Another student, Alex, found online learning problematic because her social relationships and study time in cafés have been drastically disrupted by COVID-19. On reflection, she asks: ‘Has COVID-19 just slowed down our way of living? working? Studying?’

I asked my students how they experienced distance learning during the lockdown. One answer best summarises their lived experiences: ‘Lockdown has made me realise that I can’t focus, I can’t motivate myself to pay attention to the class, or the teachers, and I feel that my grades will be much lower than when we had face-to-face classes. It messed me up in the long run. Too many assignments, and I can’t even keep up this rhythm. It has not been easy at all to focus during these classes without putting in much more effort than I was during face-to-face classes.’

The three student testimonials seem to point out the importance of teachers allowing for student ‘downtime’ to maximise learning so as to not overload students with various platforms and expect students to participate for a two-hour class (as was initially expected in the original syllabus). Instead, teachers should support students through the technical challenges of learning online and offer them alternative methods.

As Misic and Rumarenko (2020) would have it, teachers offering classes online should design their lessons for learning in order to elicit meaningful interactions to engage students via interactive lectures, whole class discussions, small group work, student presentations, and assessments. The authors argue that this method would be of interest to social scientists, teachers, educators, and coaches in higher education because it maximises learning and reduces the challenges for teachers. In addition, without institutional support students will find online learning disruptive and counter-productive to learning.

NOTE. Dr Giulia Guarnieri’s live lecture on ‘Tips and tricks for online teaching’ is available to C&C Patron Supporters on the Coffee & Cocktails® podcast Patreon page. An experienced lecturer in hybrid teaching at City University of New York (CUNY), she addresses the pros and cons of distant teaching and learning:  What exactly is teaching online? How different is it from face-to-face classrooms and what does it actually mean to do distance learning with online tools (over an internet/wi-fi connection via zoom, and other connectivity paraphernalia)?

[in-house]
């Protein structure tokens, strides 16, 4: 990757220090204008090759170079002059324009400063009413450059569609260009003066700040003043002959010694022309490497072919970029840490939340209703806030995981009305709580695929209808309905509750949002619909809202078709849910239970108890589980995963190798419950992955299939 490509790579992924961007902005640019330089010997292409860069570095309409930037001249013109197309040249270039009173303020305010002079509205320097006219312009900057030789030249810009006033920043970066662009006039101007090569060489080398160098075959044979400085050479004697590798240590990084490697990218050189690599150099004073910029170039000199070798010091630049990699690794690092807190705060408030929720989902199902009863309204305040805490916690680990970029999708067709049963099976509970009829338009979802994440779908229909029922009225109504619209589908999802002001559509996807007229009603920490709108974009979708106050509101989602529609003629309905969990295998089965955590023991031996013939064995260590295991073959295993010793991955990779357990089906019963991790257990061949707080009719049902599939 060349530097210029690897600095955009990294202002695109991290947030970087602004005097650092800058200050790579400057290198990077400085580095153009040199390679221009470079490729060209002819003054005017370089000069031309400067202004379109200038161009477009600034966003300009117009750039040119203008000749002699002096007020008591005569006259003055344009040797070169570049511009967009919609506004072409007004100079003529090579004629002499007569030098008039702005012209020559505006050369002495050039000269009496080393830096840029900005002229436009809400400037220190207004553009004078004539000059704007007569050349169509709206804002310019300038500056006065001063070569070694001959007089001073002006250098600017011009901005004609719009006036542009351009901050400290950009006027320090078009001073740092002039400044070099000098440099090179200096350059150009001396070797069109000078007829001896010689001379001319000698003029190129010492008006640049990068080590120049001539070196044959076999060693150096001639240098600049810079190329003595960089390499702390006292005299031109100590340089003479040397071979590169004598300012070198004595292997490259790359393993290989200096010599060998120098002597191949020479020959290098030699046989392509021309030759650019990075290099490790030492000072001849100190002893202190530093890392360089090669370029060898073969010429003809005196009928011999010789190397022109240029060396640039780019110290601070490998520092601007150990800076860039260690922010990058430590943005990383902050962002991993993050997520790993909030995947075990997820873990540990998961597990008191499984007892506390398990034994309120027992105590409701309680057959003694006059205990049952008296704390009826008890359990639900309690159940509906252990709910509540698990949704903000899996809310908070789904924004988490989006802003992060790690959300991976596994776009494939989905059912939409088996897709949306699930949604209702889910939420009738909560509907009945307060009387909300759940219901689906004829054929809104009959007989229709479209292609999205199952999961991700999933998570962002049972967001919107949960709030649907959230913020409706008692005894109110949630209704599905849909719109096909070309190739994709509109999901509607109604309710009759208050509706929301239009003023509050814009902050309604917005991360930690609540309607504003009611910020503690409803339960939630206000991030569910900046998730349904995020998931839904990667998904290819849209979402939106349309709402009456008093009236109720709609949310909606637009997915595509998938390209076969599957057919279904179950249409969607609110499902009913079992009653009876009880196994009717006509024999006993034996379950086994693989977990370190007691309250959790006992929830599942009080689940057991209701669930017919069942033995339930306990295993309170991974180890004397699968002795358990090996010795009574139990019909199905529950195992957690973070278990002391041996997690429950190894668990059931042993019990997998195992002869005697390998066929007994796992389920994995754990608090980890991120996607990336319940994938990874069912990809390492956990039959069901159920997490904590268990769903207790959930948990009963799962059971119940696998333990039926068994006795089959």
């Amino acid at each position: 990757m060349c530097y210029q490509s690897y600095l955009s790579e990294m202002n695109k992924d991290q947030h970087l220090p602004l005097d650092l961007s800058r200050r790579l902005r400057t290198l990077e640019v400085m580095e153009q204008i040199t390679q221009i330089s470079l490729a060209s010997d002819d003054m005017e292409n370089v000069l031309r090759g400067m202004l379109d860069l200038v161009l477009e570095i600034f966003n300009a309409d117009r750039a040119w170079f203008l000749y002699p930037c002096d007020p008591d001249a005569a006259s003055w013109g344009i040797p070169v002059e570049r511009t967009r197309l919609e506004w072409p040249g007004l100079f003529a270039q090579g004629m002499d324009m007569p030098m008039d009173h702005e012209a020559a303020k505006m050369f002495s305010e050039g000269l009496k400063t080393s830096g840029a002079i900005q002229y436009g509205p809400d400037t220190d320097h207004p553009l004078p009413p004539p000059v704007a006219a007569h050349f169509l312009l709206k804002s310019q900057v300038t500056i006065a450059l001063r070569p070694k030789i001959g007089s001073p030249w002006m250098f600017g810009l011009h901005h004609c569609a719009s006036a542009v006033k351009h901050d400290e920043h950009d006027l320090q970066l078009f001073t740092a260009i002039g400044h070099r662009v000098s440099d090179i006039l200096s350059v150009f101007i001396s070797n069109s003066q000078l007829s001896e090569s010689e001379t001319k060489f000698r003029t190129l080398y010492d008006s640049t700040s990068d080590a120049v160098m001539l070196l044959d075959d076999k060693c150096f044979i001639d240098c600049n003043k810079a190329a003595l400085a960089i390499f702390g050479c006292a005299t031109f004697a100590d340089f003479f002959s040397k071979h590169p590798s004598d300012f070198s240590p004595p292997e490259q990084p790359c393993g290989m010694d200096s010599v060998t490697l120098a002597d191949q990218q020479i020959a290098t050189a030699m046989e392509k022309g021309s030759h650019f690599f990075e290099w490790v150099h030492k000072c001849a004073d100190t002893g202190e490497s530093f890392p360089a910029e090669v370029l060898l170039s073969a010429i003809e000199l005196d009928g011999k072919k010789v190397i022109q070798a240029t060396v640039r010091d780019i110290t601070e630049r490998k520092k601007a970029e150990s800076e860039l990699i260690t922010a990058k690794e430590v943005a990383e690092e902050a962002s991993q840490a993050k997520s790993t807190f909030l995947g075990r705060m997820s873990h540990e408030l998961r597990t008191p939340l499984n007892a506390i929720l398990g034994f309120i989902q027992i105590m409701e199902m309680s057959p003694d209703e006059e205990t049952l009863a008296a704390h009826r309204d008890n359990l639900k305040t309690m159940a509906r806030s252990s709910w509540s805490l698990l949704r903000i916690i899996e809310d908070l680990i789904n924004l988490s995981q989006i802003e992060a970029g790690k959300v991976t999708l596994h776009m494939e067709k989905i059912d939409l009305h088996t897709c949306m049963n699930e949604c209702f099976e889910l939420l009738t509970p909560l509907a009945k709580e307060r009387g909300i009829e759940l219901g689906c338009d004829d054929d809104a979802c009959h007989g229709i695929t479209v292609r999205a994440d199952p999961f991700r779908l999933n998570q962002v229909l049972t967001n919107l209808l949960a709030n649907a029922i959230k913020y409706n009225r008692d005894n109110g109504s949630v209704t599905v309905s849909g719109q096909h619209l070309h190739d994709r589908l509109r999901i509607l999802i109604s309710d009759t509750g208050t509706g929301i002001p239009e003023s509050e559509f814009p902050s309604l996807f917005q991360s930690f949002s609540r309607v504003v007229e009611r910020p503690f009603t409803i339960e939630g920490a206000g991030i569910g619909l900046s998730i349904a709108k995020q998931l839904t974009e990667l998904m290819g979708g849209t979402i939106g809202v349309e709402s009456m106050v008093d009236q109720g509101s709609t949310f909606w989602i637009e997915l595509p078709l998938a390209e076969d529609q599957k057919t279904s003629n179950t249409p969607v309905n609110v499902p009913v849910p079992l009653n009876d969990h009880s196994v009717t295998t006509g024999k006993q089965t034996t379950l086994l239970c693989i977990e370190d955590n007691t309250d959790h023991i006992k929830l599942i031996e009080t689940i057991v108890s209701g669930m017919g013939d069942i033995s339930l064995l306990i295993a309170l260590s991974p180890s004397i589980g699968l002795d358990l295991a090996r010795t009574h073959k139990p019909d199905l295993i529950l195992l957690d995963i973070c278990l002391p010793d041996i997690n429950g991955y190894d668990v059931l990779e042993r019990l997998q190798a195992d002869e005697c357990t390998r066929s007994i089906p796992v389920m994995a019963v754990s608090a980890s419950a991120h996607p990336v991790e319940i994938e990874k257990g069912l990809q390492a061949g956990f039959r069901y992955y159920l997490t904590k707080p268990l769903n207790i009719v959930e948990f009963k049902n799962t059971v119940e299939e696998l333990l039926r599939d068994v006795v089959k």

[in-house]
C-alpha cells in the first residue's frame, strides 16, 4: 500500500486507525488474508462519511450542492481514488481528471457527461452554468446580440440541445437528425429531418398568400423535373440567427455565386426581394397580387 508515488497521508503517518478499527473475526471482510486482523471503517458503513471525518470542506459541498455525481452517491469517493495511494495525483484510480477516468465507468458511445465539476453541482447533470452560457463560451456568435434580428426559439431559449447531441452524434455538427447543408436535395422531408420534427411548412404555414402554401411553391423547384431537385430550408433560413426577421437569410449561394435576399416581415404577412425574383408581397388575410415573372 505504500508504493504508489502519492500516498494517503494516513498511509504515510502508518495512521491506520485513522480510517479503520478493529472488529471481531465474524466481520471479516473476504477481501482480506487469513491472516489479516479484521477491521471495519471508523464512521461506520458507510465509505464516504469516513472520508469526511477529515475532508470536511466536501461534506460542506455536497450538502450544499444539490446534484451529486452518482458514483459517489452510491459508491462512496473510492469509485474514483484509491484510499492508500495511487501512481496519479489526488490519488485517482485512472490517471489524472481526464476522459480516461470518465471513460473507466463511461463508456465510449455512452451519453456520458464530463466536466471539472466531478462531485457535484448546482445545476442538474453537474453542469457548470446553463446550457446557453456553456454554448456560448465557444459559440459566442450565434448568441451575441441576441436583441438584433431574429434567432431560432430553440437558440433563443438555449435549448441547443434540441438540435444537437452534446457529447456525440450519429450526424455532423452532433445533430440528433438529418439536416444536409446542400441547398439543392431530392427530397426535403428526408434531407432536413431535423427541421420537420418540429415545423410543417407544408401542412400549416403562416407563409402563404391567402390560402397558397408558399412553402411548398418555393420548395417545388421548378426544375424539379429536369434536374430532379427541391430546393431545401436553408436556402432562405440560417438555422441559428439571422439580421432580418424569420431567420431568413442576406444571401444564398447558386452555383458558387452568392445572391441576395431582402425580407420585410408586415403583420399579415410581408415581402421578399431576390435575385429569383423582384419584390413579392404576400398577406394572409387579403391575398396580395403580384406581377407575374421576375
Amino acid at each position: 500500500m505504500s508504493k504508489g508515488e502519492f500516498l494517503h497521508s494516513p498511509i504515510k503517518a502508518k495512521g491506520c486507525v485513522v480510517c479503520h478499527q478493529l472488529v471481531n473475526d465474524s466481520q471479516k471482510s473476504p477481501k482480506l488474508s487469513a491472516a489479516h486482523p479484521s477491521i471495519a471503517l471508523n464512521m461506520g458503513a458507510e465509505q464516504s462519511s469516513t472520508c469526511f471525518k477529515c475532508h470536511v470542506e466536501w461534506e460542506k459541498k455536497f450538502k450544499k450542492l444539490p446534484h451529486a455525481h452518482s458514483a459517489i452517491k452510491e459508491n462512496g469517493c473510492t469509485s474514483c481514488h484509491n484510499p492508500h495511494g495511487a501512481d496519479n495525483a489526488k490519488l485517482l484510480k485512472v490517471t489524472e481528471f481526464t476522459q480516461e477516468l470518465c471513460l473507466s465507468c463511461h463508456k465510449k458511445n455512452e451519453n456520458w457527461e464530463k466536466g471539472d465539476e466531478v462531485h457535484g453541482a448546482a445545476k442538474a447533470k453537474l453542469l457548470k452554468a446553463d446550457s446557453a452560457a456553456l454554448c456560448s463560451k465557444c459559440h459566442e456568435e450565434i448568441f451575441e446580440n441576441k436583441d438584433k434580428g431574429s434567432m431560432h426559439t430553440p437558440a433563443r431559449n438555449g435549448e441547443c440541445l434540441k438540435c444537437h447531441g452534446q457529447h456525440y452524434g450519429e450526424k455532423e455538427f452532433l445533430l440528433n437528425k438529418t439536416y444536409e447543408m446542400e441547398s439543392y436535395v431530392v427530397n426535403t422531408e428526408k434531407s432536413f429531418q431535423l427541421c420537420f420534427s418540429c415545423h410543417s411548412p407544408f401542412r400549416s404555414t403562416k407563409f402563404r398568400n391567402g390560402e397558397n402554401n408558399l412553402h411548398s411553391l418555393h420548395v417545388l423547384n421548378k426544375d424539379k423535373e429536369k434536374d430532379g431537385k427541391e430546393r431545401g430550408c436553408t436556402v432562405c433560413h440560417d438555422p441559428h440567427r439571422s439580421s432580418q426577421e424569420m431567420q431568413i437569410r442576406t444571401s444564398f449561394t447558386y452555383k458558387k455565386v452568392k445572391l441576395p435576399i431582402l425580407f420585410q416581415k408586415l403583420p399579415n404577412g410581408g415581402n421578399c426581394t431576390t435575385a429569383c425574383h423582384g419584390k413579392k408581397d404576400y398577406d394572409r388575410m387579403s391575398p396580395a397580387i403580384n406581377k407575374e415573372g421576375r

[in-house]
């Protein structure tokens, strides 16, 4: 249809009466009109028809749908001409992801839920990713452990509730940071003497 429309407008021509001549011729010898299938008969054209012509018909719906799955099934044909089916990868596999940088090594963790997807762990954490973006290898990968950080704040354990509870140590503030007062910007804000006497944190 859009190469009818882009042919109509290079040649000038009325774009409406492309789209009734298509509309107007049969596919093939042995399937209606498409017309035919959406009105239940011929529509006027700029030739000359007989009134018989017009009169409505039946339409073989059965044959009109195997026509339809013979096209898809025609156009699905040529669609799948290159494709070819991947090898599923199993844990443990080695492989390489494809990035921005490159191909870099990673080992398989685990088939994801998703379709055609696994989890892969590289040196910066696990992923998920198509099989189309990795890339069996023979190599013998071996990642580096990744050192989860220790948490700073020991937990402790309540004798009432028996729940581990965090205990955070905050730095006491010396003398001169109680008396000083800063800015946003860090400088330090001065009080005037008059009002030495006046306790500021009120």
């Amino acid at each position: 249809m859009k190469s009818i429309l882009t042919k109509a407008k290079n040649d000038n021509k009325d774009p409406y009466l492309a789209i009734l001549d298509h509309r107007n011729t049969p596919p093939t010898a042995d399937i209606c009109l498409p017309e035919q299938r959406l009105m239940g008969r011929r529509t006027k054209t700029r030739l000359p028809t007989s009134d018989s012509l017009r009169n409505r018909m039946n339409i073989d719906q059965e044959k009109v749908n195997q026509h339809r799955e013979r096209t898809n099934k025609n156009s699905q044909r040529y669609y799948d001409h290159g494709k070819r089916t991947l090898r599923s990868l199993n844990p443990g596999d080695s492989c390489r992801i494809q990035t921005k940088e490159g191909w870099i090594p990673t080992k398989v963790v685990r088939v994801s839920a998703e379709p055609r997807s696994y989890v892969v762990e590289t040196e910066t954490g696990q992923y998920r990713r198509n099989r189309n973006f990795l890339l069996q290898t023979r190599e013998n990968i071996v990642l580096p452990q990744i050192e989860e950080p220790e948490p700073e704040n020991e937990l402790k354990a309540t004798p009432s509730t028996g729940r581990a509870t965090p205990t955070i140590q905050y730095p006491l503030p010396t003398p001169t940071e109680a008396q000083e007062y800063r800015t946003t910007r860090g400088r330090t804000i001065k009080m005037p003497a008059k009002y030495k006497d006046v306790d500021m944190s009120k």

Bio. Julius-Cezar MacQuarie is a *CEU* trained anthropologist concerned with the lack of visibility of migrant nightshift workers in public debates and political agendas. MacQuarie writes on nightwork, precariousness, and decent work agendas, and is a Migrant Voice Ambassador. With @nightworksop MacQuarie produces short ethnographic films and the NightWorkPod (CEU Podcasts) series. *Central European University*

Resources and Bibliography

In episode 19 of the Coffee & Cocktails® Podcast on distance teaching and learning, Dr Ann Wand brings together, Bea Addis, a prospective PhD student at Washington University, Dr Ana Carolina Balthasar (postdoctoral researcher at PUC-Rio, Brazil), and Dr Giulia Guarnieri (CUNY) to discuss how distance teaching and learning has taken place on the backdrop of the COVID-19 pandemic. More online at:

Research on All About Teaching in Higher Education. Online at:

The Centre for Teaching and Learning contributes to CEU’s longstanding commitment to excellence in teaching and a community engaged in inquiry, debate, and discovery. Online at:

All social research, whether it is directly focusing on the pandemic or not, is now inevitably changed. We are now dealing with a COVID world and a post-COVID world lies in our future. More online at:

In writing this editorial in the middle of this significant rupture in time, the authors note how COVID-19 has brought to the fore existing inequities in how time is experienced everyday by people living on the margins. More online at: